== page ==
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Canadian Public Health Association

Milestones: family planning

A Russian immigrant family - on farm

1869 - Abortion became a crime in Canada, punishable by life in prison.

1918 - Canadian women win the right to vote in federal elections.

1932 - The first birth control clinic was started in Hamilton, Ontario.

1937 - Social worker Dorothea Palmer is arrested and charged under the Criminal Code with offering birth control information.

1944 - The Family allowance began, which was Canada's first universal welfare program. Generally referred to as the "baby bonus," it was a monthly payment to Canadian families with children, regardless of income.

1960 - Canada approved the sale of the birth control pill for "therapeutic purposes," which provided a reversible method of birth control that was almost 100% effective.

1969 - Parliament passes amendments to Section 251 of the Criminal code, decriminalizing contraception and allowing some abortions under restrictions.

1969 - Dr. Henry Morgentaler gave up his family practice and decided to perform abortions full time. He defied the law and opened the country's first abortion clinic in Montreal.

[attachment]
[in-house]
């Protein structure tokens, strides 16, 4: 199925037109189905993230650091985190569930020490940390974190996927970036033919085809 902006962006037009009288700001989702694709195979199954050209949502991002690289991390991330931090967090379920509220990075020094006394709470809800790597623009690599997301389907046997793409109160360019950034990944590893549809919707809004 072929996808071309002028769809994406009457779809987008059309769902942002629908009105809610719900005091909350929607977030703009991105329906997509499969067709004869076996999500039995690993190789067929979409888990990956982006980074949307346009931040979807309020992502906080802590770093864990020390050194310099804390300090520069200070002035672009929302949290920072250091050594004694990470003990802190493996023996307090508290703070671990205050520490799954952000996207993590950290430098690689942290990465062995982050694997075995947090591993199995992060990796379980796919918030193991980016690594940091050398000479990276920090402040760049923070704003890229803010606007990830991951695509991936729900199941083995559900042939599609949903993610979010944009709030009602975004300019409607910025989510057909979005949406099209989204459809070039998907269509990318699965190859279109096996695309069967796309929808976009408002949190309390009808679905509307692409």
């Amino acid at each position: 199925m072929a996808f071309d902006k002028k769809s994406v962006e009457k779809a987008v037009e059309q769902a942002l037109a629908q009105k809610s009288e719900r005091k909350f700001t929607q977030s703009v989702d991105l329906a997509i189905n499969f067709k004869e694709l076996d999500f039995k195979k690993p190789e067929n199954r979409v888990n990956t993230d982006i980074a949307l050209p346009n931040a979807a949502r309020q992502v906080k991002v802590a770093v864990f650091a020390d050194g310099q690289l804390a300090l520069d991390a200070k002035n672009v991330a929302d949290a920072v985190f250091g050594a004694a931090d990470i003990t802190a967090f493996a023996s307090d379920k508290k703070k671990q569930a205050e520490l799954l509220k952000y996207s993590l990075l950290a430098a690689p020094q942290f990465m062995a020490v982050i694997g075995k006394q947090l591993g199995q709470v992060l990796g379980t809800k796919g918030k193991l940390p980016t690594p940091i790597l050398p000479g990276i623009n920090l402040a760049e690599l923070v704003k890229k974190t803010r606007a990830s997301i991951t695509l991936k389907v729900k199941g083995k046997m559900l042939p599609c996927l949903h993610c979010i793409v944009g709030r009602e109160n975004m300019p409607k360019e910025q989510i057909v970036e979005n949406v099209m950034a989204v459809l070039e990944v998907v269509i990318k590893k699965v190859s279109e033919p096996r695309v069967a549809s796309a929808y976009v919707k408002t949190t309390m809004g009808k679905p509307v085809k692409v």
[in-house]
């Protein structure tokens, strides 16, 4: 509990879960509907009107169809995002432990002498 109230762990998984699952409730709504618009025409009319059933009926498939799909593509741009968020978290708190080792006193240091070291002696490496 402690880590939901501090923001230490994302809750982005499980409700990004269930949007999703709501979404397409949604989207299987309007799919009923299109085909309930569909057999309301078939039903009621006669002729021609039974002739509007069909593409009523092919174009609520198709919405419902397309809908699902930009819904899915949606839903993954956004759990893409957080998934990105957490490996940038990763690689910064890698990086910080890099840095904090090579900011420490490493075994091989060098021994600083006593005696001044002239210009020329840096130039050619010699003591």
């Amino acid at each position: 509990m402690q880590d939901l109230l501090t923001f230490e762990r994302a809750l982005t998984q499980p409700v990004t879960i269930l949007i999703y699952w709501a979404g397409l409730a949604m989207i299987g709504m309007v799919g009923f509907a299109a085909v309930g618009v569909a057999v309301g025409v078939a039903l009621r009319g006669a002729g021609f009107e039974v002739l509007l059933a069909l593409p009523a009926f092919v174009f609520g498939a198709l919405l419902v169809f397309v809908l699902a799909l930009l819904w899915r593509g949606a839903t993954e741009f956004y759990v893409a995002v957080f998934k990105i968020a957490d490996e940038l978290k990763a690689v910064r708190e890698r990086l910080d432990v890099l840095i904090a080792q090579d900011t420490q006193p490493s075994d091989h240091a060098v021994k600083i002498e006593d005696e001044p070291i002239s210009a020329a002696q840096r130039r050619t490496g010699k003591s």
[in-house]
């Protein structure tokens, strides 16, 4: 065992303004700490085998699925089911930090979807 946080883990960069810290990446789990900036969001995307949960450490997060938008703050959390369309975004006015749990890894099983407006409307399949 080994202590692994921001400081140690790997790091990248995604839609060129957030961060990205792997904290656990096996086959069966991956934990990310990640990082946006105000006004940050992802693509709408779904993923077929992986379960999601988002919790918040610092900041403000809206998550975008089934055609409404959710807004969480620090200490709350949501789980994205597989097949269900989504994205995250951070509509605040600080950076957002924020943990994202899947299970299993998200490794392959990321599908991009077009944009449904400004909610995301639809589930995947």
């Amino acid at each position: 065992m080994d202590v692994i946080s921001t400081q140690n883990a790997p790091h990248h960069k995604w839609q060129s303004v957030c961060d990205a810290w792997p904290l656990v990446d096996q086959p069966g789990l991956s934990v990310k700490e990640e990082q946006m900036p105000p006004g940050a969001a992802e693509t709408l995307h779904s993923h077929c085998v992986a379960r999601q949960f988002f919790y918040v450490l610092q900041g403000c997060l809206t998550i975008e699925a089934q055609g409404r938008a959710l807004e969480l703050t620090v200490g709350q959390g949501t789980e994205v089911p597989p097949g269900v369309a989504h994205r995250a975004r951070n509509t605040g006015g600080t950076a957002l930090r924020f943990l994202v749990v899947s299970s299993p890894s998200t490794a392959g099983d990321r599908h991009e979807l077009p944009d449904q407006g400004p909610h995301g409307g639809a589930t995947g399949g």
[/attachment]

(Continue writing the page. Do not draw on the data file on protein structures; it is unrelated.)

1988 - The Supreme Court of Canada struck down Canada's abortion law as unconstitutional, determining that it violated the Charter of Rights and Freedoms because it infringed upon a woman's right to "life, liberty and security of persons." The decision paved way for abortion on demand.

1999 - The emergency contraceptive pill, better known as "the morning after pill", was approved by Health Canada in 1999. If used within 72 hours of intercourse, it reduces the risk of pregnancy by 75 percent.

2008 - Private Member's Bill C-484, the " Unborn Victims of Crime Act," passes second reading in Parliament. The bill would have endangered abortion rights by creating fetal personhood. After a national pro-choice campaign against it, the government withdrew its support for the bill, which died when a federal election was called in October. Bill C-484 was the first anti-abortion bill to ever make it past second reading.